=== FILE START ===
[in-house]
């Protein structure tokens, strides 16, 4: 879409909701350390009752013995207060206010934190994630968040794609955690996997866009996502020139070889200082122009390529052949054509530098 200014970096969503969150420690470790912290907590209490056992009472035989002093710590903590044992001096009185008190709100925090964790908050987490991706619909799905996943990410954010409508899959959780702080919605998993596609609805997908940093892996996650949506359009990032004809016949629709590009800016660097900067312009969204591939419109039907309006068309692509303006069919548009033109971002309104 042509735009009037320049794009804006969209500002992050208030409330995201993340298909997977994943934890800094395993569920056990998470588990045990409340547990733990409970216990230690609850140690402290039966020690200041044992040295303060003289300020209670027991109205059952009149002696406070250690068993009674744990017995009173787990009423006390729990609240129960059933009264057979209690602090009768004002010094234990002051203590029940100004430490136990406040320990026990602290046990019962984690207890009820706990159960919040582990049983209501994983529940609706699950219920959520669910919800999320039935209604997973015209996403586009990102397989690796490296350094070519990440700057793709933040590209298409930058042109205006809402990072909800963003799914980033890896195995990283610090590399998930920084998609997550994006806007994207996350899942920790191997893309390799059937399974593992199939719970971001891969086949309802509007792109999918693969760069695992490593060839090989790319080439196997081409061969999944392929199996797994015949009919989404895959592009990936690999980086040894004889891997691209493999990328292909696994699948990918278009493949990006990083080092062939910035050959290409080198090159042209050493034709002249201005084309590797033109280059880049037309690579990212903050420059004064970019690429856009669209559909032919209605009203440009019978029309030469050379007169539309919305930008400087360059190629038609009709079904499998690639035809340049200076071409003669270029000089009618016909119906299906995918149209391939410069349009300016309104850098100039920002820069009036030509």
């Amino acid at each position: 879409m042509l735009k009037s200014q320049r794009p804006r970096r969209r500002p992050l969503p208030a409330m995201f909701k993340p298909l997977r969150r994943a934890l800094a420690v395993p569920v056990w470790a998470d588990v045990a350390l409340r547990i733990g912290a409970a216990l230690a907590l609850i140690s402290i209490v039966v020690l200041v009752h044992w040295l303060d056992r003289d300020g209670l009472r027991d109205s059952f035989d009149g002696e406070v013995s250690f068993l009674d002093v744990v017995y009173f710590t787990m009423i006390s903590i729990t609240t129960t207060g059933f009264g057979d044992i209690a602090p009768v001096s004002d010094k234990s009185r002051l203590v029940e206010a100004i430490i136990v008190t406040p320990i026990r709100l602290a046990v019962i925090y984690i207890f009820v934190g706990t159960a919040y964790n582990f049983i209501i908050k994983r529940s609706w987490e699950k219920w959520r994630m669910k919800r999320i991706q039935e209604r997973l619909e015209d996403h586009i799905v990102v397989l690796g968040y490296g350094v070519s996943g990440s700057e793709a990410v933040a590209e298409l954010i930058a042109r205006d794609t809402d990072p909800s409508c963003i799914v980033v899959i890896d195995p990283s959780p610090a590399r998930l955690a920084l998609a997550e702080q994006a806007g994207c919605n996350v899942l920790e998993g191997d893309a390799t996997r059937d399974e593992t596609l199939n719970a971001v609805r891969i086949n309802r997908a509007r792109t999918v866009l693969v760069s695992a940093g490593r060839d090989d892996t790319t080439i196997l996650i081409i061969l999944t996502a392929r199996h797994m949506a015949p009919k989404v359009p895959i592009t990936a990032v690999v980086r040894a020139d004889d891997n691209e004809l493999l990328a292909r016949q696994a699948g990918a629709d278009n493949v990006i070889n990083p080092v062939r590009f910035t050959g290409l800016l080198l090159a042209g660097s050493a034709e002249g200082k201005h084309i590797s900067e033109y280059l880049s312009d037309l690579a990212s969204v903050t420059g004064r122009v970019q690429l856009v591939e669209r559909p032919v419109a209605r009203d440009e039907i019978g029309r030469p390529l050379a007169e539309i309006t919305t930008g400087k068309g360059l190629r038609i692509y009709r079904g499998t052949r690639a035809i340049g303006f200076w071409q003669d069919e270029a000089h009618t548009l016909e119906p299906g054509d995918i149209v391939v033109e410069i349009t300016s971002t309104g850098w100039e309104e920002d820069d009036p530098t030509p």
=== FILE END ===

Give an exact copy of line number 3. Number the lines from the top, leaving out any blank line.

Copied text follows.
């Amino acid at each position: 879409m042509l735009k009037s200014q320049r794009p804006r970096r969209r500002p992050l969503p208030a409330m995201f909701k993340p298909l997977r969150r994943a934890l800094a420690v395993p569920v056990w470790a998470d588990v045990a350390l409340r547990i733990g912290a409970a216990l230690a907590l609850i140690s402290i209490v039966v020690l200041v009752h044992w040295l303060d056992r003289d300020g209670l009472r027991d109205s059952f035989d009149g002696e406070v013995s250690f068993l009674d002093v744990v017995y009173f710590t787990m009423i006390s903590i729990t609240t129960t207060g059933f009264g057979d044992i209690a602090p009768v001096s004002d010094k234990s009185r002051l203590v029940e206010a100004i430490i136990v008190t406040p320990i026990r709100l602290a046990v019962i925090y984690i207890f009820v934190g706990t159960a919040y964790n582990f049983i209501i908050k994983r529940s609706w987490e699950k219920w959520r994630m669910k919800r999320i991706q039935e209604r997973l619909e015209d996403h586009i799905v990102v397989l690796g968040y490296g350094v070519s996943g990440s700057e793709a990410v933040a590209e298409l954010i930058a042109r205006d794609t809402d990072p909800s409508c963003i799914v980033v899959i890896d195995p990283s959780p610090a590399r998930l955690a920084l998609a997550e702080q994006a806007g994207c919605n996350v899942l920790e998993g191997d893309a390799t996997r059937d399974e593992t596609l199939n719970a971001v609805r891969i086949n309802r997908a509007r792109t999918v866009l693969v760069s695992a940093g490593r060839d090989d892996t790319t080439i196997l996650i081409i061969l999944t996502a392929r199996h797994m949506a015949p009919k989404v359009p895959i592009t990936a990032v690999v980086r040894a020139d004889d891997n691209e004809l493999l990328a292909r016949q696994a699948g990918a629709d278009n493949v990006i070889n990083p080092v062939r590009f910035t050959g290409l800016l080198l090159a042209g660097s050493a034709e002249g200082k201005h084309i590797s900067e033109y280059l880049s312009d037309l690579a990212s969204v903050t420059g004064r122009v970019q690429l856009v591939e669209r559909p032919v419109a209605r009203d440009e039907i019978g029309r030469p390529l050379a007169e539309i309006t919305t930008g400087k068309g360059l190629r038609i692509y009709r079904g499998t052949r690639a035809i340049g303006f200076w071409q003669d069919e270029a000089h009618t548009l016909e119906p299906g054509d995918i149209v391939v033109e410069i349009t300016s971002t309104g850098w100039e309104e920002d820069d009036p530098t030509p």